The LandLord Advocate Sep 2010
As we prepare to present Fair Housing training to the members of IREM (Institute for Real Estate Management), I wanted to bring to your attention another growing issue in the world of fair housing law. Tenant advocates and fair housing organizations pride themselves on finding and striking against discriminatory housing practices. As we’ve written before, they are testing you all the time, you just may not know it [see our March 2010 edition for more on the subject]. Some of them take this mission a bit too far and create discrimination where none exists. Their latest technique is one you should know about.
Those of you who have regular fair housing training or who have attended one of our seminars know that familial status discrimination is not allowed. The best example of this situation is where you refuse to rent to a prospective tenant because they have children. You can’t do that. And you don’t do that.
Here’s the “test” that you may experience, if you haven’t already, that can find you facing a fabricated discrimination charge at the CHRO. The tester calls and asks you if you have any two-bedroom units available. You say yes because you have two currently vacant. They then tell you that the couple has 4 children and they would like to apply for one of the two vacant two-bedroom apartments. The variations of the balance of this conversation are irrelevant to our discussion today because they all lead to the same place – they have too many people, which happen to be children, for a two-bedroom apartment. To make matters worse, not only do they exceed your occupancy allowances per bedroom, they exceed the local city’s occupancy limitations. But, since the tenant advocates are unable to get local zoning rules changed effectively, they are attempting to attack the problem through you and your bank account.
While this may sound simple, it is a sophisticated attack on your rights as a landlord as well as on local public policy that could result in a very expensive battle if you are one of the unlucky ones. Some tenant advocates are using it to extract settlement funds from unsuspecting landlords – some are truly pursuing policy change through a back door. Either way, you need to be aware of the potential and how to prepare for it.
Preparation for this one is simple – do what you always do and make sure you have proper discrimination insurance coverage in place. There is no way to “handle the call” that can prevent some exposure for you. Why? If you don’t show or don’t rent the unit to the “Prospect,” they will make a discrimination claim against your for familial status discrimination. If you do rent the unit to the family, you will find yourself in front of a zoning enforcement panel or worse yet, a state prosecutor, for violation of local zoning laws. When zoning or the state tell you to evict the tenant as part of the remedy they seek, the tenant will complain to the CHRO that you are evicting them for an illegal discriminatory reason.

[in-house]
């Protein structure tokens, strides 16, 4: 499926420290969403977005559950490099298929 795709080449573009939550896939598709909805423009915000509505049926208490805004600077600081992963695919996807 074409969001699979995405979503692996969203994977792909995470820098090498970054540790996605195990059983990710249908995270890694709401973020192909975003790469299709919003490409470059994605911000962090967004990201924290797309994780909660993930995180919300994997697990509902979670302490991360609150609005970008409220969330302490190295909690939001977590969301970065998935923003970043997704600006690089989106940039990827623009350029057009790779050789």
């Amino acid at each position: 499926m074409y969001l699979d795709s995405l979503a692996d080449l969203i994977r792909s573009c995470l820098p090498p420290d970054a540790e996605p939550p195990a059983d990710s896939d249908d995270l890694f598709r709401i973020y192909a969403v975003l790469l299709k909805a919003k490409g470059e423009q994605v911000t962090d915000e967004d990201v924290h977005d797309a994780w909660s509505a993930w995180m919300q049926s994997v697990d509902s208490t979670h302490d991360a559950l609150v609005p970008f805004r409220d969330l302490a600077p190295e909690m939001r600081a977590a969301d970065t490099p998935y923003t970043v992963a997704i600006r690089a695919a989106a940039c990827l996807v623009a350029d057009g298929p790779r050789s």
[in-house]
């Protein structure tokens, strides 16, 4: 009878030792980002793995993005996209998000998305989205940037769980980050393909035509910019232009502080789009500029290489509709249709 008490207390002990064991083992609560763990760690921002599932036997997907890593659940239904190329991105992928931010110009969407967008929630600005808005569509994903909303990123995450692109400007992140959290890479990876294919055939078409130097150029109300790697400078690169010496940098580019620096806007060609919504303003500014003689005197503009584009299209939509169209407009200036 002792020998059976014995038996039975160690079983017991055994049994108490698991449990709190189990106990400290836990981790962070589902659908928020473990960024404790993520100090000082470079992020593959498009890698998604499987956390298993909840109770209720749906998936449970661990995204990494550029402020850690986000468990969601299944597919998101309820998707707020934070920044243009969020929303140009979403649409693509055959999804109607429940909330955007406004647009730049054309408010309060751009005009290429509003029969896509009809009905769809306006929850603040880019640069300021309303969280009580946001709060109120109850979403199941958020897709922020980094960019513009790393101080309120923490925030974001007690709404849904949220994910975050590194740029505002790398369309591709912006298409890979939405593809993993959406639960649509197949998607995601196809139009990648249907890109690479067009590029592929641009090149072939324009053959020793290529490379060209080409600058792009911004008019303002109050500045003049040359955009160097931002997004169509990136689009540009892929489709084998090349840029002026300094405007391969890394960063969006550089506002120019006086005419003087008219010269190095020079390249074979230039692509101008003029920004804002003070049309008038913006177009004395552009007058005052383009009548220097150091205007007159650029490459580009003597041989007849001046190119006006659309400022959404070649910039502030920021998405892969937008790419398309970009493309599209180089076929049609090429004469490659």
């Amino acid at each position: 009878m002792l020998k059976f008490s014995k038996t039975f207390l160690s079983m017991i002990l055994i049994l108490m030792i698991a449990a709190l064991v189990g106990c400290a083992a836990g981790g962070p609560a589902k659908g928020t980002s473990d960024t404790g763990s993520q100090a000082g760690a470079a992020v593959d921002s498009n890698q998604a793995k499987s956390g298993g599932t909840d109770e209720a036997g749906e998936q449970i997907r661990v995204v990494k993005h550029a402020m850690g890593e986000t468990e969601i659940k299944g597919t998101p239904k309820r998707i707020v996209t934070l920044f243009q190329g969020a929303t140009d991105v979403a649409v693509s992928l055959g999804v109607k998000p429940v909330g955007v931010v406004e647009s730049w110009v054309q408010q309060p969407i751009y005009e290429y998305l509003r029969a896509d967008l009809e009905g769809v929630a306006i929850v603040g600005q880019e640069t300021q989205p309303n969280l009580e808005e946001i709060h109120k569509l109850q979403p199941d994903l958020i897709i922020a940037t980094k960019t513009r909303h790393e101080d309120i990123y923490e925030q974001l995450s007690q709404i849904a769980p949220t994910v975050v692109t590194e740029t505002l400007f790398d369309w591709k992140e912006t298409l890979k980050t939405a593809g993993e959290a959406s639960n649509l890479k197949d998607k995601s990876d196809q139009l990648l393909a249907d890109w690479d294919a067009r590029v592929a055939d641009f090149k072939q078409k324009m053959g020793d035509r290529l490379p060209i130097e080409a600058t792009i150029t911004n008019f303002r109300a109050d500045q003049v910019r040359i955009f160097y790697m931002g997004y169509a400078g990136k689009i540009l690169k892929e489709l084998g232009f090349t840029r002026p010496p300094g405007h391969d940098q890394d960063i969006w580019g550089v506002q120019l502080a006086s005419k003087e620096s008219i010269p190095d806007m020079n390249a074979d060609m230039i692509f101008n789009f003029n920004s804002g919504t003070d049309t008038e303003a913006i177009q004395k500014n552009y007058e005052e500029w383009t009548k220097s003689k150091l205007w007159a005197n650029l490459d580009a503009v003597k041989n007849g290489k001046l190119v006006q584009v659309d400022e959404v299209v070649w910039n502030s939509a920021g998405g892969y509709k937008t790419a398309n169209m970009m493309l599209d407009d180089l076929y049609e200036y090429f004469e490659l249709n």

Unless and until a victim of this abusive testing practice takes on the testers in court, shows the metal to see the fight to the ultimate end, and claims a victory for landlords, this practice will continue and test results will continue to chip away at your bottom lines. Beware.
Using lease clauses to protect against slips and falls.
A tenant’s guest suffers a severe slip and fall accident on the premises and brings a personal injury lawsuit against the landlord. Who pays the claim and/or the attorney’s fees and costs to defend against it? It depends on the lease and state law.
Particularly in commercial (but also in residential) leases, landlords include indemnification and insurance clauses in an effort to shift the financial risk and burden of such claims onto the tenant. Indemnification is the assumption of another party’s liability under a contract, such as a lease. Therefore, under an indemnification clause, tenants typically agree to reimburse the landlord, or pay directly, “all losses, claims, suits, liability, and expense” related to a liability situation.
An insurance clause typically requires the tenant to secure its own liability insurance for such situations, and sometimes requires the tenant to name the landlord an “additional insured” to provide further protection for the landlord. In this situation (crazy as it may sound to someone not in the legal or insurance fields), the tenant does not assume the landlord’s liability, the tenant’s insurance carrier does, even though in both situations the landlord is not financially exposed to the risk.
State law defines whether indemnification and insurance clauses are enforceable. If state law generally enforces such clauses, it often provides guidelines for determining whether the specific language of a clause would render some (or all) of the clause unenforceable or void. Substantial recent cases involving Massachusetts and Texas law remind us of key points for these types of lease clauses:
- The clauses must identify clearly who is assuming the obligation (listing the tenant’s name alone may not be sufficient) and who is being held harmless (again, listing the landlord’s name may not be sufficient).
- An indemnification clause that seeks to transfer all risk to the tenant, or is not specific enough about what risk the tenant is assuming, may be found void in its entirety, even if state law would allow indemnification in such a global or more specific manner.
- An insurance clause (and the requirement of making the landlord an additional insured) is generally enforceable, but may become void or unenforceable if the landlord does not keep it sufficiently separated – in both the lease’s language and format – from the indemnification requirement.
- An insurance clause should not specifically describe the type of policy to purchase, because the coverage required may not be available under a basic liability policy – for example, the tenant may need to purchase an endorsement to the main liability policy (or a separate policy entirely) to provide the necessary coverage for the landlord.